This kind of bullshit, if it is slung properly, creates an intelligible space where Israel is promoted as the world’s misfortune. From this cognitive space, the jump to the inference that the Jews are the world’s misfortune is a small one. With some trepidation, I would like to cite an illustration of this dangerous slippage from Butler’s recently published speech in support of the bill.  She begins with her moral education, which roots her remarks in Jewish authenticity:
The worst injustice, I learned, was to remain silent in the face of criminal injustice. And this tradition of Jewish social ethics was crucial to the fights against Nazism, fascism and every form of discrimination, and it became especially important in the fight to establish the rights of refugees after the Second World War. Of course, there are no strict analogies between the Second World War and the contemporary situation, and there are no strict analogies between South Africa and Israel, but there are general frameworks for thinking about [such matters].
In these stirring comments, Butler attests that her criticism of Israeli policies is based on Jewish social ethics, which are intrinsically opposed to Nazism, fascism, and discrimination. I don’t doubt her sincerity. But by framing her criticism of Israel with an ethical stand against Nazism, she implicitly proposes an analogy between Nazi Germany and Israel. She both acknowledges and qualifies this analogy in her statement: “Of course, there are no strict analogies between the Second World War and the contemporary situation, and there are no strict analogies between South Africa and Israel.” But by saying “there are no strict analogies,” a phrase that she repeats twice, she implicitly affirms that there are general or loose analogies, the scope and content of which she does not address.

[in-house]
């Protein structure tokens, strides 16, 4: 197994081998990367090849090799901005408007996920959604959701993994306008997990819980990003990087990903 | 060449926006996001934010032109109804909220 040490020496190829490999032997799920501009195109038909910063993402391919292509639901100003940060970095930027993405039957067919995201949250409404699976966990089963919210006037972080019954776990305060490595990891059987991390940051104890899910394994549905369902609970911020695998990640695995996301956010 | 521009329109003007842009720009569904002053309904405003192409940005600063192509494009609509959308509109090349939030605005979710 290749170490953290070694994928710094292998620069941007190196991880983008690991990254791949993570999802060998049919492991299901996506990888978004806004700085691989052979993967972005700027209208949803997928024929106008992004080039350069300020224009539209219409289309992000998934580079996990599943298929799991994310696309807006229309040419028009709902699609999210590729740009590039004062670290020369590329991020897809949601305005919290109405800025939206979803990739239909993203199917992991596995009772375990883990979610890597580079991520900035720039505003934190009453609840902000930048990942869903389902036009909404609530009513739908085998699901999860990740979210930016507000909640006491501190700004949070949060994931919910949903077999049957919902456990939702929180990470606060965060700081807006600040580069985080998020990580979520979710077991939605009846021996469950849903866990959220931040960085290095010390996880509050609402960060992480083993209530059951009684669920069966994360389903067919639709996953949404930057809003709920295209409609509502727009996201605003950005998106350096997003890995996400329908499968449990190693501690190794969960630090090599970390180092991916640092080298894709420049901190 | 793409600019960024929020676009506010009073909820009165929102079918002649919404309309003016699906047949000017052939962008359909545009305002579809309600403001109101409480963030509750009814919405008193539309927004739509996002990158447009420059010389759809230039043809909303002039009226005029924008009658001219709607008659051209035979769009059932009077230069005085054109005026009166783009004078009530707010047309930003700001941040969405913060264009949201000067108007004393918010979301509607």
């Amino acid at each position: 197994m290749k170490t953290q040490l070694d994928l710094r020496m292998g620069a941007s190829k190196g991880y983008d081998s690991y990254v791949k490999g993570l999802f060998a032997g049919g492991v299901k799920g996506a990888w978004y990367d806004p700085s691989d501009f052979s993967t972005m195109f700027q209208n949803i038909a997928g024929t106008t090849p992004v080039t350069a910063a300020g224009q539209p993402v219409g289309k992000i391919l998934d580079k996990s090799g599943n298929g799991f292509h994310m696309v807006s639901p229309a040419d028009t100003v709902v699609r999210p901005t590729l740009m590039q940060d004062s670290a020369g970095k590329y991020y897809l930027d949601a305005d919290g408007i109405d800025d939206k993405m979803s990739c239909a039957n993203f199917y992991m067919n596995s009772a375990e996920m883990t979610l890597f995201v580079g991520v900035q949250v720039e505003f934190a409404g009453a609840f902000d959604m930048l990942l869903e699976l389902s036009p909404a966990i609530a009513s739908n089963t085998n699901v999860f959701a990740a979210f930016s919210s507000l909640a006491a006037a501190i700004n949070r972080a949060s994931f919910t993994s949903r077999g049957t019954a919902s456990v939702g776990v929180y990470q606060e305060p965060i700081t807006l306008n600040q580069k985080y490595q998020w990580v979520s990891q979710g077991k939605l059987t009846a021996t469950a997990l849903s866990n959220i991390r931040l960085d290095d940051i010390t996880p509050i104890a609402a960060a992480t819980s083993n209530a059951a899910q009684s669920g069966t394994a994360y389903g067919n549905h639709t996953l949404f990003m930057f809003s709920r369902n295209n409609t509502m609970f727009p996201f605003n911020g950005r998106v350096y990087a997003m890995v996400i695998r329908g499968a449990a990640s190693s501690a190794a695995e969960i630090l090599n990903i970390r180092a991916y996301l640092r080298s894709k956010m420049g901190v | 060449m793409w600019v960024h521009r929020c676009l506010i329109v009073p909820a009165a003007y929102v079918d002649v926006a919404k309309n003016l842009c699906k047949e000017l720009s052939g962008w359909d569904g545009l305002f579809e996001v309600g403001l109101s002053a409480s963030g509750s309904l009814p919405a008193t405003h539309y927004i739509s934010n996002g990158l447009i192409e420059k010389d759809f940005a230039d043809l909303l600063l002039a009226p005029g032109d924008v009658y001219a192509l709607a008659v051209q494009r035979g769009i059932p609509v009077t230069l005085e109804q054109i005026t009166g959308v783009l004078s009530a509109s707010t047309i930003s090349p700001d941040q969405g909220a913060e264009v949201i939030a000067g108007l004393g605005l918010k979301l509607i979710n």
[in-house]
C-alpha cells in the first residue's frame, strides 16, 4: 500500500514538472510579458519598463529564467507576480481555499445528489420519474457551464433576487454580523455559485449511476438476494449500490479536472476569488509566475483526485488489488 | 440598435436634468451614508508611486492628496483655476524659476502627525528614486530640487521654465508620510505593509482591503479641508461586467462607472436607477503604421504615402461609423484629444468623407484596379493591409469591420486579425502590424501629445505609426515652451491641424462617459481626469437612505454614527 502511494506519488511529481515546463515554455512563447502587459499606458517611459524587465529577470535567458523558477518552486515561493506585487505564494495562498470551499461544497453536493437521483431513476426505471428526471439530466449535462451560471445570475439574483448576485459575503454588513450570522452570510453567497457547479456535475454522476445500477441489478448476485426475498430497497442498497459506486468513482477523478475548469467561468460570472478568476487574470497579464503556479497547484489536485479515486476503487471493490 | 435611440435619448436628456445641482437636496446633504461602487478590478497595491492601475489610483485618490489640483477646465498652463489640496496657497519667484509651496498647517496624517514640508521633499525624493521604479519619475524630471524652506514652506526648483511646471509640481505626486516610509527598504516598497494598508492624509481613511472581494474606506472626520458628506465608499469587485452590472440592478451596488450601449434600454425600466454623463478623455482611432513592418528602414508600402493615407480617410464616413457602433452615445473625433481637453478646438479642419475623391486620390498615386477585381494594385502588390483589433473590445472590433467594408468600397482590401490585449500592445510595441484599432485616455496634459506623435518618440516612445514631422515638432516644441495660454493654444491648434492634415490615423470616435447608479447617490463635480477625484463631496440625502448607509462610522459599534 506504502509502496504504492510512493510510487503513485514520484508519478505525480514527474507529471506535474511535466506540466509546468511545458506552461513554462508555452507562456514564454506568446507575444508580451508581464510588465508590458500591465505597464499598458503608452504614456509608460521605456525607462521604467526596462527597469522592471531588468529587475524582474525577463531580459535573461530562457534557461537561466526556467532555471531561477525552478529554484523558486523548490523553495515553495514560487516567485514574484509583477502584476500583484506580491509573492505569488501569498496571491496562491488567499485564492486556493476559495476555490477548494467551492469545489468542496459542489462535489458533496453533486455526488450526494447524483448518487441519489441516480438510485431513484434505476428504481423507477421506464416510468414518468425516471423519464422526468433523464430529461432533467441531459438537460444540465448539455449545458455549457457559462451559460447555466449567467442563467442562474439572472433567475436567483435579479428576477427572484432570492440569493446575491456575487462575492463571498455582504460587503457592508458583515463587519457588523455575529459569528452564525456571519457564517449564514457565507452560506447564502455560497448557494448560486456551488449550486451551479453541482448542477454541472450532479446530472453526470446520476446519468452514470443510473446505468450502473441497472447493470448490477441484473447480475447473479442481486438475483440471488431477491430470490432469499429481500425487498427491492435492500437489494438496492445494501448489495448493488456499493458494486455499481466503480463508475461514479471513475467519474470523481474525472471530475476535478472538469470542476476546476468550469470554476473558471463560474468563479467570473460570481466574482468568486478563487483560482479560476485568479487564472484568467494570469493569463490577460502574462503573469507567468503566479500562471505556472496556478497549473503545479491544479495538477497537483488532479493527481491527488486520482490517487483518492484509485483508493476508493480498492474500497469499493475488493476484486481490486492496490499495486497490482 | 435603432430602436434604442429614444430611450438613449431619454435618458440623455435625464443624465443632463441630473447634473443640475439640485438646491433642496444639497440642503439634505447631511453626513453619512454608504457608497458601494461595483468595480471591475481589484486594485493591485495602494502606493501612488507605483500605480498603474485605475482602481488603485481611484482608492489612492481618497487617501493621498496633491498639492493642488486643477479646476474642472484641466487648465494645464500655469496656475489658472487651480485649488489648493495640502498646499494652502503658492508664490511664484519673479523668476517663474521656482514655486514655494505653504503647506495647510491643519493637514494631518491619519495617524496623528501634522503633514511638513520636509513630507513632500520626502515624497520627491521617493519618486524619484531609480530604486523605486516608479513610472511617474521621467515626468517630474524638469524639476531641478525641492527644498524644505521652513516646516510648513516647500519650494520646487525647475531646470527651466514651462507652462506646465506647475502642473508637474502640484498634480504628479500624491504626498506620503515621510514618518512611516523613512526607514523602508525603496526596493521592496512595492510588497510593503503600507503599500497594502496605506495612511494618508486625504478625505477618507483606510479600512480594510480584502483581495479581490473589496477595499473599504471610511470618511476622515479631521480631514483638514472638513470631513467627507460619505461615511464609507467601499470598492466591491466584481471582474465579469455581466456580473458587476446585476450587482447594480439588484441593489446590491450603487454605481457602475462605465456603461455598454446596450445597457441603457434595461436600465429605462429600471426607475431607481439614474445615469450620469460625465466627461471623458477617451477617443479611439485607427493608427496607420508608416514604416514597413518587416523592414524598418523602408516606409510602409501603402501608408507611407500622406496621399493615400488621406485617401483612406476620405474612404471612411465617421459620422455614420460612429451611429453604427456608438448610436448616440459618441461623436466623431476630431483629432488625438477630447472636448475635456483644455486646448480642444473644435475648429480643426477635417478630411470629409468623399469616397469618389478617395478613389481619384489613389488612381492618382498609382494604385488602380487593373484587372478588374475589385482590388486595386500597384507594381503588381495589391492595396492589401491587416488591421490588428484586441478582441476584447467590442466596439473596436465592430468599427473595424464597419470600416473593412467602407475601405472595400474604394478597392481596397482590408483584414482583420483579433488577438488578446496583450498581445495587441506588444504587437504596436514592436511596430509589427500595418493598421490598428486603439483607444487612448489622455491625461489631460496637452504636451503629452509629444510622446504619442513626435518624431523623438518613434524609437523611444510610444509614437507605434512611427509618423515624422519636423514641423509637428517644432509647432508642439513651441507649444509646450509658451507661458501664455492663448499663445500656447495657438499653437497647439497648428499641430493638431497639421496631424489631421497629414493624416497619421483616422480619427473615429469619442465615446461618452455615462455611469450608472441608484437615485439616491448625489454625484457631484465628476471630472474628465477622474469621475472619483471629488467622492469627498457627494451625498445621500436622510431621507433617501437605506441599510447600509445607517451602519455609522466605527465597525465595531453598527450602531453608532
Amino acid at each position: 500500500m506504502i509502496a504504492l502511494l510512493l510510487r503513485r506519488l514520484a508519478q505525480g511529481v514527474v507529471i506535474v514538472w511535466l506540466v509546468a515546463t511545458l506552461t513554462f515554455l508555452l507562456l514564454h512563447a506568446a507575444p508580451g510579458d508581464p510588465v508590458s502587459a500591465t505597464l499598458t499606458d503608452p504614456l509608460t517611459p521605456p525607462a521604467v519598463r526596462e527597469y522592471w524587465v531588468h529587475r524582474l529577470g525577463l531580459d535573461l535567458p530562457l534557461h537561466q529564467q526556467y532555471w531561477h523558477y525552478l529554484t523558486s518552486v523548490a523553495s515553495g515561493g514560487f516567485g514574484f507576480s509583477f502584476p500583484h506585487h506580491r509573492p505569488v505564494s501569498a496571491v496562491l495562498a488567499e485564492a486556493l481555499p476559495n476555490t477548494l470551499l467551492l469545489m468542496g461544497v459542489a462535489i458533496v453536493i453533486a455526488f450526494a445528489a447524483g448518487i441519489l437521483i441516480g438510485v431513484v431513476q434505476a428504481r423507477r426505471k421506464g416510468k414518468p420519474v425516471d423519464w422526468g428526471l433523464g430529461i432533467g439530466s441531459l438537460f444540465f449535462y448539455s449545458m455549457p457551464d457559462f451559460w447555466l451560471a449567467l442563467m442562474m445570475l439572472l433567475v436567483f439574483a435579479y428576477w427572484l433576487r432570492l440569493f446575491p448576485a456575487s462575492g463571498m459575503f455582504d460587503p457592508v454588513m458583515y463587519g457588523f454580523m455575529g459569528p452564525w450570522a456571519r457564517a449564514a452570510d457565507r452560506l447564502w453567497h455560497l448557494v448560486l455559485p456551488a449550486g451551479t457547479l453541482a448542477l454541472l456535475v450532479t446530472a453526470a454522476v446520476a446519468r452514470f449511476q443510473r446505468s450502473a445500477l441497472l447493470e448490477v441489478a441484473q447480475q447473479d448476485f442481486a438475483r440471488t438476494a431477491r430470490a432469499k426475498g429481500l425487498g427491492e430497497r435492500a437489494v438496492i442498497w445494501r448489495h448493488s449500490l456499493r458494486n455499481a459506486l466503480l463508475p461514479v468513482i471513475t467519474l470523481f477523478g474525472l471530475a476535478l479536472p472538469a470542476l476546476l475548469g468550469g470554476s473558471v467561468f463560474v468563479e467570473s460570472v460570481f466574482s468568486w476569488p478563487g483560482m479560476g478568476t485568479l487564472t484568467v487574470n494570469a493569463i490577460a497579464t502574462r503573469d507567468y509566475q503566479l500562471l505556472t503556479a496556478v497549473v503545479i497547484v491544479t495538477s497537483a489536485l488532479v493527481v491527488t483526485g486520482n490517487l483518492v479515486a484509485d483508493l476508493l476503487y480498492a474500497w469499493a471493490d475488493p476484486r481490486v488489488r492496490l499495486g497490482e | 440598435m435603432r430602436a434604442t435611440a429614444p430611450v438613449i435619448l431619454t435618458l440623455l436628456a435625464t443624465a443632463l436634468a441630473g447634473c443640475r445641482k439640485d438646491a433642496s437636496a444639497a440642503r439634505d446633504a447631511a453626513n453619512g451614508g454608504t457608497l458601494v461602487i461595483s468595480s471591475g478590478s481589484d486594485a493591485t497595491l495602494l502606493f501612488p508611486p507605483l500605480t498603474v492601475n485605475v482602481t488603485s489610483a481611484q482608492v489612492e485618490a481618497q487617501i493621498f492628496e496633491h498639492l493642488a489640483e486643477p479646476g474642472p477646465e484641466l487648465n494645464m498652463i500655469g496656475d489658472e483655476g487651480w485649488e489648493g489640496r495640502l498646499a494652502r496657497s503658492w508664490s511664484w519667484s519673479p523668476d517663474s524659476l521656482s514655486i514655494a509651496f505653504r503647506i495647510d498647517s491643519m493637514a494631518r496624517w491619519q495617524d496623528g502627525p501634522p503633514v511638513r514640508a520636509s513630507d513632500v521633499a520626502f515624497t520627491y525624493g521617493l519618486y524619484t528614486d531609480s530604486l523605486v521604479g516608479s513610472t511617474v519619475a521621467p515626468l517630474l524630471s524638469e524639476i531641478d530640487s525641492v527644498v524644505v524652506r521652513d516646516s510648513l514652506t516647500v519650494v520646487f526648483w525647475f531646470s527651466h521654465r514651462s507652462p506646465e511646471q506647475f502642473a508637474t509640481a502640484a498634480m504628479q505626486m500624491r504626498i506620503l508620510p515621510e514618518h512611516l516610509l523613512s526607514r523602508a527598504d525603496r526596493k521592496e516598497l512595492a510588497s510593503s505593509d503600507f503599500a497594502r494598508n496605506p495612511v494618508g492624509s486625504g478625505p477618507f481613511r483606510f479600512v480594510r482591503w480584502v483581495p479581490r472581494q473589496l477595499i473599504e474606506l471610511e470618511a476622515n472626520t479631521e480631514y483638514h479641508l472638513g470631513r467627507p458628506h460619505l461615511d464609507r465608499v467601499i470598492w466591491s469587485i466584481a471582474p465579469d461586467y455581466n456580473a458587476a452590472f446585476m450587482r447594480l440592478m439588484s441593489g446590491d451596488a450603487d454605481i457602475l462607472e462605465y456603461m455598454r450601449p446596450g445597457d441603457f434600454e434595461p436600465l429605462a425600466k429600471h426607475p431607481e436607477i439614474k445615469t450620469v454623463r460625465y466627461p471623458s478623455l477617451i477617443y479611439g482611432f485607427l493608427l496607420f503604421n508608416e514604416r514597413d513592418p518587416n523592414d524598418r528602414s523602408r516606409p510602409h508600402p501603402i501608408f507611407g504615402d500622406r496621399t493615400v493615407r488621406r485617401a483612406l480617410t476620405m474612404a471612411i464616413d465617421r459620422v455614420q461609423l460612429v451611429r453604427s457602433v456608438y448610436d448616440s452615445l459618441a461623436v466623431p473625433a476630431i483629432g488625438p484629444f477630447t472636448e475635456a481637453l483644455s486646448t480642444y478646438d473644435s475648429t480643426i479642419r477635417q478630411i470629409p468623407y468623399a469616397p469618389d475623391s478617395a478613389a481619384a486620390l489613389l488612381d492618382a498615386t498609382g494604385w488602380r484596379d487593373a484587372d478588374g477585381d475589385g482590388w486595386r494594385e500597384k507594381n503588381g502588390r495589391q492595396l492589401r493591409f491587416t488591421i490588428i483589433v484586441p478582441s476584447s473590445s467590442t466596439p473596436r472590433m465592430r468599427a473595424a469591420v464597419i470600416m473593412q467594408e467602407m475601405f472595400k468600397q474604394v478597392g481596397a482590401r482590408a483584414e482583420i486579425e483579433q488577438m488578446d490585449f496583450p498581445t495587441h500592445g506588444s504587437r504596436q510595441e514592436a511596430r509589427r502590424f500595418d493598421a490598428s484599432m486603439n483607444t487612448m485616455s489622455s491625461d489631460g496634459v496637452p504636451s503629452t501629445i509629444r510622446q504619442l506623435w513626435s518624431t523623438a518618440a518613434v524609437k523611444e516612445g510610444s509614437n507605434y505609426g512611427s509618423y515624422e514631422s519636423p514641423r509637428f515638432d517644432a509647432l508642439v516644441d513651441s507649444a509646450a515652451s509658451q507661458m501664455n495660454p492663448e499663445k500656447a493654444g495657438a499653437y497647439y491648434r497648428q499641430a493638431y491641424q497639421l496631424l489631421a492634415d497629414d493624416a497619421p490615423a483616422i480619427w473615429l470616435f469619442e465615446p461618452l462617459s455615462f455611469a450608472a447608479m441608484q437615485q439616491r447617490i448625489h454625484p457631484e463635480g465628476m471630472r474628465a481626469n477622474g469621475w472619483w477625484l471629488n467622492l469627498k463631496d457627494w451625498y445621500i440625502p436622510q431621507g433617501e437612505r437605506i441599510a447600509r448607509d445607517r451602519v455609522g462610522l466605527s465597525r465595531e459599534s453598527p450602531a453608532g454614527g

Since the implied analogies among Israel, Nazi Germany, and Apartheid South Africa are left open, Butler’s speech creates a semantic a gap that asks to be filled in by the listener. Her statement seems to perform what she seems to deny, that is, the establishment of an ethical analogy among these regimes. I would suggest that this rhetorical strategy is a perspicuous example of excitable speech, which aims to anathematize and “other” Israel as the world’s contemporary misfortune, just as the analogous states were in the past If to some degree Israel ≈ Nazi Germany ≈ Apartheid South Africa, then of course we should hate it. This is propagandistic speech, characterized by inflammatory half-truths, and which seems unconcerned with its truth-content. It is speech that lends at least qualified support to those who would lump together these nations as instantiations of evil. The accusations of “Nazi” and “Apartheid” pepper contemporary anti-Israel discourse, and such accusations clearly create a space that excites and incites antisemitic speech and acts.
I want to be clear: I am not accusing Butler of intending or condoning antisemitism in her criticisms of Israel. But I do want to point out that, as she says of these types of discourse, “sometimes they do, disturbingly, work together.” We need to be self-critical and vigilant to ensure that our political debates do not shade into or excite antisemitic speech and actions. The only way to do this is to eschew half-truths, deceptions, propaganda, and “bullshit.” Only by embracing the virtues of clear thought and rational discourse can we hope to create a space where political diversity and ethical community can coexist. To this end, we must be careful not to sow the seeds of hatred. As the biblical prophet Hosea says, “They who sow the wind will reap the whirlwind.” We are responsible for exercising our free speech with malice towards none if we truly want to change the world.
N.B. This speech was delivered at a rally against antisemitism in Sproul Plaza on April 30, 2010.
The text of the bill is available at http://www.asuc.org/documentation/view.php?type=bills&id=2017. The initial vote in favor of the bill was vetoed by the Student Senate President, and the veto was subsequently sustained by the Senate.
 Judith Butler, “No, It’s Not Anti-Semitic,” London Review of Books, vol. 25, no. 16 (August, 2003), pp. 19-21, available at http://www.lrb.co.uk/v25/n16/judith-butler/no-its-not-anti-semitic.
 Judith Butler, Excitable Speech: A Politics of the Performative (London: Routledge, 1997).
 Harry G. Frankfurt, On Bullshit (Princeton: Princeton University Press, 2008).
The last sentence, added in committee, raises the possibility of future resolutions against Morocco and the Congo.
 Judith Butler, “You Will Not Be Alone,” The Nation, April 13, 2010, available at http://www.thenation.com/doc/20100426/butler.
Ronald Hendel is the Norma and Sam Dabby Professor of Hebrew Bible and Jewish Studies at the University of California, Berkeley.